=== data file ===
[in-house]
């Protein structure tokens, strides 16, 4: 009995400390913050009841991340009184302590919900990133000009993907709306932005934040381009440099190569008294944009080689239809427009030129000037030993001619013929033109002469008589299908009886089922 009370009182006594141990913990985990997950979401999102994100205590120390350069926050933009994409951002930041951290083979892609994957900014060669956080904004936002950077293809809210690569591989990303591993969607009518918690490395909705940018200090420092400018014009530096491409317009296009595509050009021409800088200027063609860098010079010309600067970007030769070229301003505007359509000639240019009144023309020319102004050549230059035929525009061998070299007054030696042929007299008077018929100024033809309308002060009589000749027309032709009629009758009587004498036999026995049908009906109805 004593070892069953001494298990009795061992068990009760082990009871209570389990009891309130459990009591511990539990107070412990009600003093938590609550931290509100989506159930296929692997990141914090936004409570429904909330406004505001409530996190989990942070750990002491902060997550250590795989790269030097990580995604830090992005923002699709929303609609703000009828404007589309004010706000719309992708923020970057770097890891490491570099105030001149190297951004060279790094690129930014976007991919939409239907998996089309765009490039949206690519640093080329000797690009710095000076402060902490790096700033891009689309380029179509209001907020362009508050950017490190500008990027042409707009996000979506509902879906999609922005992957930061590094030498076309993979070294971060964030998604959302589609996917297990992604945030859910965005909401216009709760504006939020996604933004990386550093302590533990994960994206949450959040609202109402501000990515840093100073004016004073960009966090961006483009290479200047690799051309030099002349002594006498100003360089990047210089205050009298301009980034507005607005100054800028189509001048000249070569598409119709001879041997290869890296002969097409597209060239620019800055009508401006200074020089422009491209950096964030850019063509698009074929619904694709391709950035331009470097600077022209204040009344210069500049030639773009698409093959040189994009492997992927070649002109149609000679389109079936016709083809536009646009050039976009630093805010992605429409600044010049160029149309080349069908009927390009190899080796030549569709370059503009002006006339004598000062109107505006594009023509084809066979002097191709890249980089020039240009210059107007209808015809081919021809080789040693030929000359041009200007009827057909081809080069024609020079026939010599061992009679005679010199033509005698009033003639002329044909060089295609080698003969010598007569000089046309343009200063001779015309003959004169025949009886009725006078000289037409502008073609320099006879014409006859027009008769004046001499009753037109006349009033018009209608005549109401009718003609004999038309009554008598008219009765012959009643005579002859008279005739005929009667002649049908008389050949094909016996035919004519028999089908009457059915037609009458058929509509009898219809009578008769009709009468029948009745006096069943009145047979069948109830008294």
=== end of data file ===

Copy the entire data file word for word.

[in-house]
């Protein structure tokens, strides 16, 4: 009995400390913050009841991340009184302590919900990133000009993907709306932005934040381009440099190569008294944009080689239809427009030129000037030993001619013929033109002469008589299908009886089922 009370009182006594141990913990985990997950979401999102994100205590120390350069926050933009994409951002930041951290083979892609994957900014060669956080904004936002950077293809809210690569591989990303591993969607009518918690490395909705940018200090420092400018014009530096491409317009296009595509050009021409800088200027063609860098010079010309600067970007030769070229301003505007359509000639240019009144023309020319102004050549230059035929525009061998070299007054030696042929007299008077018929100024033809309308002060009589000749027309032709009629009758009587004498036999026995049908009906109805 004593070892069953001494298990009795061992068990009760082990009871209570389990009891309130459990009591511990539990107070412990009600003093938590609550931290509100989506159930296929692997990141914090936004409570429904909330406004505001409530996190989990942070750990002491902060997550250590795989790269030097990580995604830090992005923002699709929303609609703000009828404007589309004010706000719309992708923020970057770097890891490491570099105030001149190297951004060279790094690129930014976007991919939409239907998996089309765009490039949206690519640093080329000797690009710095000076402060902490790096700033891009689309380029179509209001907020362009508050950017490190500008990027042409707009996000979506509902879906999609922005992957930061590094030498076309993979070294971060964030998604959302589609996917297990992604945030859910965005909401216009709760504006939020996604933004990386550093302590533990994960994206949450959040609202109402501000990515840093100073004016004073960009966090961006483009290479200047690799051309030099002349002594006498100003360089990047210089205050009298301009980034507005607005100054800028189509001048000249070569598409119709001879041997290869890296002969097409597209060239620019800055009508401006200074020089422009491209950096964030850019063509698009074929619904694709391709950035331009470097600077022209204040009344210069500049030639773009698409093959040189994009492997992927070649002109149609000679389109079936016709083809536009646009050039976009630093805010992605429409600044010049160029149309080349069908009927390009190899080796030549569709370059503009002006006339004598000062109107505006594009023509084809066979002097191709890249980089020039240009210059107007209808015809081919021809080789040693030929000359041009200007009827057909081809080069024609020079026939010599061992009679005679010199033509005698009033003639002329044909060089295609080698003969010598007569000089046309343009200063001779015309003959004169025949009886009725006078000289037409502008073609320099006879014409006859027009008769004046001499009753037109006349009033018009209608005549109401009718003609004999038309009554008598008219009765012959009643005579002859008279005739005929009667002649049908008389050949094909016996035919004519028999089908009457059915037609009458058929509509009898219809009578008769009709009468029948009745006096069943009145047979069948109830008294």